The American Dilemma and How We Can Fix It


 Other than his family and business and reading Zane Grey novels, dad had one other passion. Horse racing. He loved when he had a free Saturday and the ponies were running either at Aqueduct or Belmont Park and once in awhile I would go along for an afternoon of racing.

I enjoyed it when we went to the track. I adored the beautiful horses – and I loved the “Soup Bar.” For seventy-five cents you could get a large bowl of Chicken Gumbo soup and for a dollar a large bowl of Manhattan Style Clam Chowder. Both soups were accompanied by a warm roll and two generous pats of butter. Dad and I would always have a bowl of soup before the first race.

Dad approached betting on horse races as a business. He had started with a bankroll of two hundred dollars, but he had added to it through his winnings and it was now over five hundred. Twenty percent of his winnings were added to his bankroll and the rest went to pay for the family’s expenses.

When we got to the track we would sit in the “cheap seats” in the grandstand, purchase a program and in the program dad would record our expenses. (The cost of the soup we ate would be added in). Dad had purchased the “Daily Telegraph,” the paper that contained the past performances of the horses who were scheduled to race, the night before and done his computations. (This was his “system”).

Dad was rigorous in applying the system. He had developed it over many years, using pure math to formulate the horses on which he would make his wagers. At this evolution (it’s final one) he would wager on three horses in each of the races he had chosen to bet.

When there wasn’t enough statistical data for him to formulate his selections, we would sit out that race. On a typical Saturday we would only place bets on five or six of the nine races that were run at the track.

His goal was simple. To get a return of between ten to twenty percent of the amount of his bankroll at each track outing. (So with his bankroll now at five hundred dollars – a profit of fifty to one hundred dollars after expenses was the goal). We met this goal every time that I went with him – except for one occasion.

As I said, he approached these outings as a business and in the interest of good money management would never commit more than five percent of his bankroll to any particular race. We had bet three horses in each of five races – and had yet to cash a ticket. We were out almost one hundred twenty-five dollars. Total disaster. I had never seen this happen before. And I could tell dad was upset – not so much at the loss – but at second guessing the system that had brought him this far.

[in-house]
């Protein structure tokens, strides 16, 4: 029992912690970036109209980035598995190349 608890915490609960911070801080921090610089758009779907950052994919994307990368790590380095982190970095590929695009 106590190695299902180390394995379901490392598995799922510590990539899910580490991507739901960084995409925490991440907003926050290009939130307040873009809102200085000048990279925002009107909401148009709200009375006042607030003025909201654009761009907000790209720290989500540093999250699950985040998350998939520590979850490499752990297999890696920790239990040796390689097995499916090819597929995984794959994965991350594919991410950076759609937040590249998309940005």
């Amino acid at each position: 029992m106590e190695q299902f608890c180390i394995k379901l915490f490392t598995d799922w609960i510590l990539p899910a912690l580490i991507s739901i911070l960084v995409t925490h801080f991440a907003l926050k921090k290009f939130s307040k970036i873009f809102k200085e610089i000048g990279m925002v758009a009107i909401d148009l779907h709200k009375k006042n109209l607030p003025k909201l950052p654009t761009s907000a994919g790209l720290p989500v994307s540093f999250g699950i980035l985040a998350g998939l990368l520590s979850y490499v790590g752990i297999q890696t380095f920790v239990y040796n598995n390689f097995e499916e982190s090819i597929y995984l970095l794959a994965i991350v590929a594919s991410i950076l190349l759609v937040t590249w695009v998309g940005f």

It was time for the running of the ninth and last race. Dad put away his paper and said, “You know – I don’t know if my math is off or what’s going on – but I’m going to leave it to you to pick one horse for this race. We’ll bet ten dollars on whichever one you want.” I wasn’t sure that I wanted this responsibility.

The horses appeared on the track for the post parade. There was a beautiful roan horse that was passing before us. He pranced with a very lively gait. I said, “Let’s bet on Number Four.” (As it happened, this horse was one of the three that dad would have bet had he followed his system).

As I looked up at the tote board in the track’s infield, I realized that the horse, Keep Pitching was so poorly thought of that the odds on a winning ticket would pay 64-1. I couldn’t help feel that I was about to contribute to our loss that day. But dad went up to the $5 Win window and purchased our tickets. Then he went to the $2 Win window and bought another ticket. He handed me this ticket and said it was mine.

The horses were put in their stalls in the starting gate and the short six furlong race began. Although having decent position among the field of horses, Keep Pitching was tied up in a pack of five horses and couldn’t break free. After two furlongs it looked very bleak.

Then Keep Pitching broke from the pack and was in fourth place. There were two furlongs left in the race. He kept gaining ground on the leaders and suddenly was in third, then second. As Keep Pitching and the other horse came spinning out of the turn, they were head to head and they stayed that way all the way to the finish line. Photo Finish the tote board advised – and the announcer, Fred Capossela (one of the all time great race callers) announced, “Hold all tickets.”

Because our seats were a little in front of the finish line, it was impossible for us to know which of the two horses had won the race. But “Cappy” made the announcement after a few minutes of nail-biting, “The stewards have reviewed the tape and the winner is number four, Keep Pitching.”

Keep Pitching went off the board at 70-1 and dad cashed in his ten dollar bet for over seven hundred dollars and my ticket for one hundred forty. Dad had cleared over five hundred fifty dollars for the day – even after all the losers and our soup. It was his best day ever at the track. (And mine too).

I appreciate that those of you have been following along have come to expect some point or moral to these posts. While I have simply tried to relate a simple afternoon at the track, if there is a moral it is this:

Even though you’ve done all the right things sometimes you get an undesired result. That’s life. But you have to hang in there – and “Keep Pitching.”


Comments on: "THE SYSTEM" (4)

  1. Happy for you and your Dad. 🙂

  2. I used to go to aqueduct with my uncle. So that was you, huh. 70-1? That is crazy. Well done, lucky girl.

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